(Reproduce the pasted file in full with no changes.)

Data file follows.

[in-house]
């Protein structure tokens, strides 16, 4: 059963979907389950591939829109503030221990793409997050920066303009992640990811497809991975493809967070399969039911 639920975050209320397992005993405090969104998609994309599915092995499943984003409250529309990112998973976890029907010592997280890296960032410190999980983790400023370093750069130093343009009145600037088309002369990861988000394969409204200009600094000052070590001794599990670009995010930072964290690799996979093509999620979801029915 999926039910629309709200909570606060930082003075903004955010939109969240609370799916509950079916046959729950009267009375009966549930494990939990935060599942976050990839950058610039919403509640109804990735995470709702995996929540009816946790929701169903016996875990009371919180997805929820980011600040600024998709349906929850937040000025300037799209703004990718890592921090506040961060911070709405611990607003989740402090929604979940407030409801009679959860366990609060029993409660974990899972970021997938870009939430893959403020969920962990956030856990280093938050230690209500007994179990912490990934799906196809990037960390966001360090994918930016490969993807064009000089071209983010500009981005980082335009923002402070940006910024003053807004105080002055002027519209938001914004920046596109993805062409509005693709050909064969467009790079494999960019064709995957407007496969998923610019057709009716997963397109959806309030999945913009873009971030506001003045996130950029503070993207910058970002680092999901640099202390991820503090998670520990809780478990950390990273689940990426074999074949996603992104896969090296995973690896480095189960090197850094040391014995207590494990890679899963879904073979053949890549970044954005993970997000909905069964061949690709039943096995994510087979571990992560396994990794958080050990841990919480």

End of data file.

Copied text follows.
[in-house]
């Protein structure tokens, strides 16, 4: 059963979907389950591939829109503030221990793409997050920066303009992640990811497809991975493809967070399969039911 639920975050209320397992005993405090969104998609994309599915092995499943984003409250529309990112998973976890029907010592997280890296960032410190999980983790400023370093750069130093343009009145600037088309002369990861988000394969409204200009600094000052070590001794599990670009995010930072964290690799996979093509999620979801029915 999926039910629309709200909570606060930082003075903004955010939109969240609370799916509950079916046959729950009267009375009966549930494990939990935060599942976050990839950058610039919403509640109804990735995470709702995996929540009816946790929701169903016996875990009371919180997805929820980011600040600024998709349906929850937040000025300037799209703004990718890592921090506040961060911070709405611990607003989740402090929604979940407030409801009679959860366990609060029993409660974990899972970021997938870009939430893959403020969920962990956030856990280093938050230690209500007994179990912490990934799906196809990037960390966001360090994918930016490969993807064009000089071209983010500009981005980082335009923002402070940006910024003053807004105080002055002027519209938001914004920046596109993805062409509005693709050909064969467009790079494999960019064709995957407007496969998923610019057709009716997963397109959806309030999945913009873009971030506001003045996130950029503070993207910058970002680092999901640099202390991820503090998670520990809780478990950390990273689940990426074999074949996603992104896969090296995973690896480095189960090197850094040391014995207590494990890679899963879904073979053949890549970044954005993970997000909905069964061949690709039943096995994510087979571990992560396994990794958080050990841990919480």